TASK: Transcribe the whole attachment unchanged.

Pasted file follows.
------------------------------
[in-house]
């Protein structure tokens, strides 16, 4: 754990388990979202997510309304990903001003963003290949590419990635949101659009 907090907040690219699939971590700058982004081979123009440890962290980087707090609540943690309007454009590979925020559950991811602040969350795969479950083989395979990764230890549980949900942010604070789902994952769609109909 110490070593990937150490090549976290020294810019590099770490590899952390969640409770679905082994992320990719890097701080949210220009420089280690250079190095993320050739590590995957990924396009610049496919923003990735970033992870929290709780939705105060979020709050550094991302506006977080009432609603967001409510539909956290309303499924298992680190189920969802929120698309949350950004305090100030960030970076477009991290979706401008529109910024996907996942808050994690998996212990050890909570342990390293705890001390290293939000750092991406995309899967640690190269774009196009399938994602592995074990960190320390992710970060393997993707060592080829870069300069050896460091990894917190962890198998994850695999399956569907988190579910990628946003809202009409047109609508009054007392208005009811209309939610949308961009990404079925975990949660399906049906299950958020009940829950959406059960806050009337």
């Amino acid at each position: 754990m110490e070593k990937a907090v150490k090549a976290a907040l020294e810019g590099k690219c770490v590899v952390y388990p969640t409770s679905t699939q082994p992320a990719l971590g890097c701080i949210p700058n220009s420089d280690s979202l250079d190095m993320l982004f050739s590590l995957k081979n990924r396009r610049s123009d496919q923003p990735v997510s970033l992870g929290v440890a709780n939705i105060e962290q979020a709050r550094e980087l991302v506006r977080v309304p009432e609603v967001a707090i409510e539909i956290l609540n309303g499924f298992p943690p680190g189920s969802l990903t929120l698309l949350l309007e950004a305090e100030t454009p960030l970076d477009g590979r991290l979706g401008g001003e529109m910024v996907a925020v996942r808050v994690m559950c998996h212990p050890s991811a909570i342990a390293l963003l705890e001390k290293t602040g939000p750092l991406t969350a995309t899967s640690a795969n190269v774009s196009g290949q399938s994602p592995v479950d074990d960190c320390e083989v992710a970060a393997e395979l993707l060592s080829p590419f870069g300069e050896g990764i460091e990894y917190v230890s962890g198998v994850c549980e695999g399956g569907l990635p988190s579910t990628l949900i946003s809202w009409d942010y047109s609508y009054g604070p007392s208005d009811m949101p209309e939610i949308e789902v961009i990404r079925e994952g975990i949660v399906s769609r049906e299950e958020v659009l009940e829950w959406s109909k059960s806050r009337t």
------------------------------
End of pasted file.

[in-house]
């Protein structure tokens, strides 16, 4: 754990388990979202997510309304990903001003963003290949590419990635949101659009 907090907040690219699939971590700058982004081979123009440890962290980087707090609540943690309007454009590979925020559950991811602040969350795969479950083989395979990764230890549980949900942010604070789902994952769609109909 110490070593990937150490090549976290020294810019590099770490590899952390969640409770679905082994992320990719890097701080949210220009420089280690250079190095993320050739590590995957990924396009610049496919923003990735970033992870929290709780939705105060979020709050550094991302506006977080009432609603967001409510539909956290309303499924298992680190189920969802929120698309949350950004305090100030960030970076477009991290979706401008529109910024996907996942808050994690998996212990050890909570342990390293705890001390290293939000750092991406995309899967640690190269774009196009399938994602592995074990960190320390992710970060393997993707060592080829870069300069050896460091990894917190962890198998994850695999399956569907988190579910990628946003809202009409047109609508009054007392208005009811209309939610949308961009990404079925975990949660399906049906299950958020009940829950959406059960806050009337």
């Amino acid at each position: 754990m110490e070593k990937a907090v150490k090549a976290a907040l020294e810019g590099k690219c770490v590899v952390y388990p969640t409770s679905t699939q082994p992320a990719l971590g890097c701080i949210p700058n220009s420089d280690s979202l250079d190095m993320l982004f050739s590590l995957k081979n990924r396009r610049s123009d496919q923003p990735v997510s970033l992870g929290v440890a709780n939705i105060e962290q979020a709050r550094e980087l991302v506006r977080v309304p009432e609603v967001a707090i409510e539909i956290l609540n309303g499924f298992p943690p680190g189920s969802l990903t929120l698309l949350l309007e950004a305090e100030t454009p960030l970076d477009g590979r991290l979706g401008g001003e529109m910024v996907a925020v996942r808050v994690m559950c998996h212990p050890s991811a909570i342990a390293l963003l705890e001390k290293t602040g939000p750092l991406t969350a995309t899967s640690a795969n190269v774009s196009g290949q399938s994602p592995v479950d074990d960190c320390e083989v992710a970060a393997e395979l993707l060592s080829p590419f870069g300069e050896g990764i460091e990894y917190v230890s962890g198998v994850c549980e695999g399956g569907l990635p988190s579910t990628l949900i946003s809202w009409d942010y047109s609508y009054g604070p007392s208005d009811m949101p209309e939610i949308e789902v961009i990404r079925e994952g975990i949660v399906s769609r049906e299950e958020v659009l009940e829950w959406s109909k059960s806050r009337t």